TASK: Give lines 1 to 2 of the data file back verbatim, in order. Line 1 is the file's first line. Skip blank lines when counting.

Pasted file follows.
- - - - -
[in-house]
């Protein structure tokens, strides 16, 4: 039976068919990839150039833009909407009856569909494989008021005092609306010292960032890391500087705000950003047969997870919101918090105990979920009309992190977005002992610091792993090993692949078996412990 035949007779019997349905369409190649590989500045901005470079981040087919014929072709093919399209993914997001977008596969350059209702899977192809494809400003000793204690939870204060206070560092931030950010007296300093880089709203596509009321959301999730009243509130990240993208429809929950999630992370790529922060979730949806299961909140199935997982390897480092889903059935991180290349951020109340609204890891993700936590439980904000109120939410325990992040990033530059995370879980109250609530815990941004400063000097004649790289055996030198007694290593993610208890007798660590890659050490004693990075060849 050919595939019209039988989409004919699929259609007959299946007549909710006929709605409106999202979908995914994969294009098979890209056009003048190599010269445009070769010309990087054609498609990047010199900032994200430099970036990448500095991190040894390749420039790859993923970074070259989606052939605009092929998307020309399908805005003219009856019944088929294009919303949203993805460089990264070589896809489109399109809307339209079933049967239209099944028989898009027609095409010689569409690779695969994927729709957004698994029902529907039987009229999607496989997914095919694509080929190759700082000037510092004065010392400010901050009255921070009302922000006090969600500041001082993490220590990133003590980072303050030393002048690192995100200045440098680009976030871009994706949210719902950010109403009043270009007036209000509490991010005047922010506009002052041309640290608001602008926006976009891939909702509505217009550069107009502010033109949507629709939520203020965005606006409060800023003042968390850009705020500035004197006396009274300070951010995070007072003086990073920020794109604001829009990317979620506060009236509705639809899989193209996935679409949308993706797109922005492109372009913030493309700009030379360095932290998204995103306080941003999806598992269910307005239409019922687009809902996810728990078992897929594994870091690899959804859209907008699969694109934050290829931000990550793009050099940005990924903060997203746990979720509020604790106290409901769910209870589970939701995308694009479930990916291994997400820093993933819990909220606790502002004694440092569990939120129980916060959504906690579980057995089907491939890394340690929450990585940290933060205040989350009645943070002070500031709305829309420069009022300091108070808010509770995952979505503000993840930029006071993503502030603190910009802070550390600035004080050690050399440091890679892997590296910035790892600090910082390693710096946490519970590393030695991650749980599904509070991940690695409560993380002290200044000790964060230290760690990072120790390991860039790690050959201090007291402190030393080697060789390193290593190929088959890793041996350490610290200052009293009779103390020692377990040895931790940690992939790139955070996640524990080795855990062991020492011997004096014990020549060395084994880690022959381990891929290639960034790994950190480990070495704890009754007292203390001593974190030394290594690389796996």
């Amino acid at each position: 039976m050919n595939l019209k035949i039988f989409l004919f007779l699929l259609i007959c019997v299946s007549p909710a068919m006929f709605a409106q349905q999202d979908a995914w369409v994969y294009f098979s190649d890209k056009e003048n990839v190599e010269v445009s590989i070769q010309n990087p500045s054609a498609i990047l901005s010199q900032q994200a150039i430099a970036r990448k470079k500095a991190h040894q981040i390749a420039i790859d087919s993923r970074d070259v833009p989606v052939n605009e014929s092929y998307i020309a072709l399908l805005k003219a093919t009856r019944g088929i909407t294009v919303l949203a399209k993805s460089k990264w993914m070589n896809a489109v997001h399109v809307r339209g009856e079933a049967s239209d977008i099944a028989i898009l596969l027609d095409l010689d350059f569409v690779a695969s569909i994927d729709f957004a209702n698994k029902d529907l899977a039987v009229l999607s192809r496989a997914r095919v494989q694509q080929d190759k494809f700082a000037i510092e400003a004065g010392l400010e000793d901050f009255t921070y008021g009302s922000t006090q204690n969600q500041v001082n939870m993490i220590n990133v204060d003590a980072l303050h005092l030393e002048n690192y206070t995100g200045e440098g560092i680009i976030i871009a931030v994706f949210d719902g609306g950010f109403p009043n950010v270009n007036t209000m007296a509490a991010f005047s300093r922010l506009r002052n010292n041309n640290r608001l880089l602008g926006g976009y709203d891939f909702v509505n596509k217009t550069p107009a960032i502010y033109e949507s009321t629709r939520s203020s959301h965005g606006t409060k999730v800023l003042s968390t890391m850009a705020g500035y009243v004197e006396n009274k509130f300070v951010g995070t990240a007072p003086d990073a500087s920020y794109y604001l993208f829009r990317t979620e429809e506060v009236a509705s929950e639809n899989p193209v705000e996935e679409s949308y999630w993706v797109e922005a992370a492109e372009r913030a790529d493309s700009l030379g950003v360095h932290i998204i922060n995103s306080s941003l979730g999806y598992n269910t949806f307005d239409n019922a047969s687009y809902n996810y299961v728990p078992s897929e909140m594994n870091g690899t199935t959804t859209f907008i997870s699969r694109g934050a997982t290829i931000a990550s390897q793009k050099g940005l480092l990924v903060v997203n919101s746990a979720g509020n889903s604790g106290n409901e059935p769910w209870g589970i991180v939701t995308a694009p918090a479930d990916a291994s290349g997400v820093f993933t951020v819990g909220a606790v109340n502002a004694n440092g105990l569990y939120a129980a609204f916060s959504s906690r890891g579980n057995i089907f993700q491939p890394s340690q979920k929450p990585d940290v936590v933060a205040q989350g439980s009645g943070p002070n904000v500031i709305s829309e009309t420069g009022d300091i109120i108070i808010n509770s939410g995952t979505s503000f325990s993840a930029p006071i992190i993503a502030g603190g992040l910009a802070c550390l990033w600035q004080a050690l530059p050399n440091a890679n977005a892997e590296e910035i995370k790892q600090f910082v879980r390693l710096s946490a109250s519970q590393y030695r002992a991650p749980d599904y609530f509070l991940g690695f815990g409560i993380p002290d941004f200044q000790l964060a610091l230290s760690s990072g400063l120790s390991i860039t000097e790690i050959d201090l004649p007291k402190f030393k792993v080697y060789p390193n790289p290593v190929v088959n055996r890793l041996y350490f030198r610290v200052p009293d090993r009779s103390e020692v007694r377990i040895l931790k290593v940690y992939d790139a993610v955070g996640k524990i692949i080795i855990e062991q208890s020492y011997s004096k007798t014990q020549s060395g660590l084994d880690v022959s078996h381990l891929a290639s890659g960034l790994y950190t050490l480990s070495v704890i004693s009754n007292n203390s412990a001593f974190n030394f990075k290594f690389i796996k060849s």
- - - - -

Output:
[in-house]
């Protein structure tokens, strides 16, 4: 039976068919990839150039833009909407009856569909494989008021005092609306010292960032890391500087705000950003047969997870919101918090105990979920009309992190977005002992610091792993090993692949078996412990 035949007779019997349905369409190649590989500045901005470079981040087919014929072709093919399209993914997001977008596969350059209702899977192809494809400003000793204690939870204060206070560092931030950010007296300093880089709203596509009321959301999730009243509130990240993208429809929950999630992370790529922060979730949806299961909140199935997982390897480092889903059935991180290349951020109340609204890891993700936590439980904000109120939410325990992040990033530059995370879980109250609530815990941004400063000097004649790289055996030198007694290593993610208890007798660590890659050490004693990075060849 050919595939019209039988989409004919699929259609007959299946007549909710006929709605409106999202979908995914994969294009098979890209056009003048190599010269445009070769010309990087054609498609990047010199900032994200430099970036990448500095991190040894390749420039790859993923970074070259989606052939605009092929998307020309399908805005003219009856019944088929294009919303949203993805460089990264070589896809489109399109809307339209079933049967239209099944028989898009027609095409010689569409690779695969994927729709957004698994029902529907039987009229999607496989997914095919694509080929190759700082000037510092004065010392400010901050009255921070009302922000006090969600500041001082993490220590990133003590980072303050030393002048690192995100200045440098680009976030871009994706949210719902950010109403009043270009007036209000509490991010005047922010506009002052041309640290608001602008926006976009891939909702509505217009550069107009502010033109949507629709939520203020965005606006409060800023003042968390850009705020500035004197006396009274300070951010995070007072003086990073920020794109604001829009990317979620506060009236509705639809899989193209996935679409949308993706797109922005492109372009913030493309700009030379360095932290998204995103306080941003999806598992269910307005239409019922687009809902996810728990078992897929594994870091690899959804859209907008699969694109934050290829931000990550793009050099940005990924903060997203746990979720509020604790106290409901769910209870589970939701995308694009479930990916291994997400820093993933819990909220606790502002004694440092569990939120129980916060959504906690579980057995089907491939890394340690929450990585940290933060205040989350009645943070002070500031709305829309420069009022300091108070808010509770995952979505503000993840930029006071993503502030603190910009802070550390600035004080050690050399440091890679892997590296910035790892600090910082390693710096946490519970590393030695991650749980599904509070991940690695409560993380002290200044000790964060230290760690990072120790390991860039790690050959201090007291402190030393080697060789390193290593190929088959890793041996350490610290200052009293009779103390020692377990040895931790940690992939790139955070996640524990080795855990062991020492011997004096014990020549060395084994880690022959381990891929290639960034790994950190480990070495704890009754007292203390001593974190030394290594690389796996």